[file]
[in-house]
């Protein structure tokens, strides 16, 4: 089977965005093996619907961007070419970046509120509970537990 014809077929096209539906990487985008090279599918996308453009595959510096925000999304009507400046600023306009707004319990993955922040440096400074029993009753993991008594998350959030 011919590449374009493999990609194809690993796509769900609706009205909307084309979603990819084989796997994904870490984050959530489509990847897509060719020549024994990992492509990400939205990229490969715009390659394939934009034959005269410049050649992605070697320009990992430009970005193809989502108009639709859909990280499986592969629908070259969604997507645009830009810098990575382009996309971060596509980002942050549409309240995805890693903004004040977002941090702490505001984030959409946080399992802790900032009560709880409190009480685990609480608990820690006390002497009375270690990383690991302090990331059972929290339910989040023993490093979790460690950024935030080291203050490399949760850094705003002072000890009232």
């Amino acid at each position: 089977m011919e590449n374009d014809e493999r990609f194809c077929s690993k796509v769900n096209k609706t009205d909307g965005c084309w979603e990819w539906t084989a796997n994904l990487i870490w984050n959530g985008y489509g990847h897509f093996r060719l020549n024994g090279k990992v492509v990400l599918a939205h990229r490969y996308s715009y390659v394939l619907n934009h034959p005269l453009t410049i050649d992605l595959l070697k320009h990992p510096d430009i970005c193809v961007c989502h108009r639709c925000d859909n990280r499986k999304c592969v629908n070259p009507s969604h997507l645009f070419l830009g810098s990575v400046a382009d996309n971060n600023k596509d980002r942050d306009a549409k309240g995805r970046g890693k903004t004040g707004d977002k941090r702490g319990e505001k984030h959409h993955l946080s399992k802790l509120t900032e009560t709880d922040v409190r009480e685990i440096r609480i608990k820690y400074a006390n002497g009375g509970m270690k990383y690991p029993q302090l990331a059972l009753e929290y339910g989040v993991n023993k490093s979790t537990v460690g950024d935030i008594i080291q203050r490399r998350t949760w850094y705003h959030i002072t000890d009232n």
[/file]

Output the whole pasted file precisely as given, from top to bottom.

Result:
[in-house]
């Protein structure tokens, strides 16, 4: 089977965005093996619907961007070419970046509120509970537990 014809077929096209539906990487985008090279599918996308453009595959510096925000999304009507400046600023306009707004319990993955922040440096400074029993009753993991008594998350959030 011919590449374009493999990609194809690993796509769900609706009205909307084309979603990819084989796997994904870490984050959530489509990847897509060719020549024994990992492509990400939205990229490969715009390659394939934009034959005269410049050649992605070697320009990992430009970005193809989502108009639709859909990280499986592969629908070259969604997507645009830009810098990575382009996309971060596509980002942050549409309240995805890693903004004040977002941090702490505001984030959409946080399992802790900032009560709880409190009480685990609480608990820690006390002497009375270690990383690991302090990331059972929290339910989040023993490093979790460690950024935030080291203050490399949760850094705003002072000890009232």
């Amino acid at each position: 089977m011919e590449n374009d014809e493999r990609f194809c077929s690993k796509v769900n096209k609706t009205d909307g965005c084309w979603e990819w539906t084989a796997n994904l990487i870490w984050n959530g985008y489509g990847h897509f093996r060719l020549n024994g090279k990992v492509v990400l599918a939205h990229r490969y996308s715009y390659v394939l619907n934009h034959p005269l453009t410049i050649d992605l595959l070697k320009h990992p510096d430009i970005c193809v961007c989502h108009r639709c925000d859909n990280r499986k999304c592969v629908n070259p009507s969604h997507l645009f070419l830009g810098s990575v400046a382009d996309n971060n600023k596509d980002r942050d306009a549409k309240g995805r970046g890693k903004t004040g707004d977002k941090r702490g319990e505001k984030h959409h993955l946080s399992k802790l509120t900032e009560t709880d922040v409190r009480e685990i440096r609480i608990k820690y400074a006390n002497g009375g509970m270690k990383y690991p029993q302090l990331a059972l009753e929290y339910g989040v993991n023993k490093s979790t537990v460690g950024d935030i008594i080291q203050r490399r998350t949760w850094y705003h959030i002072t000890d009232n």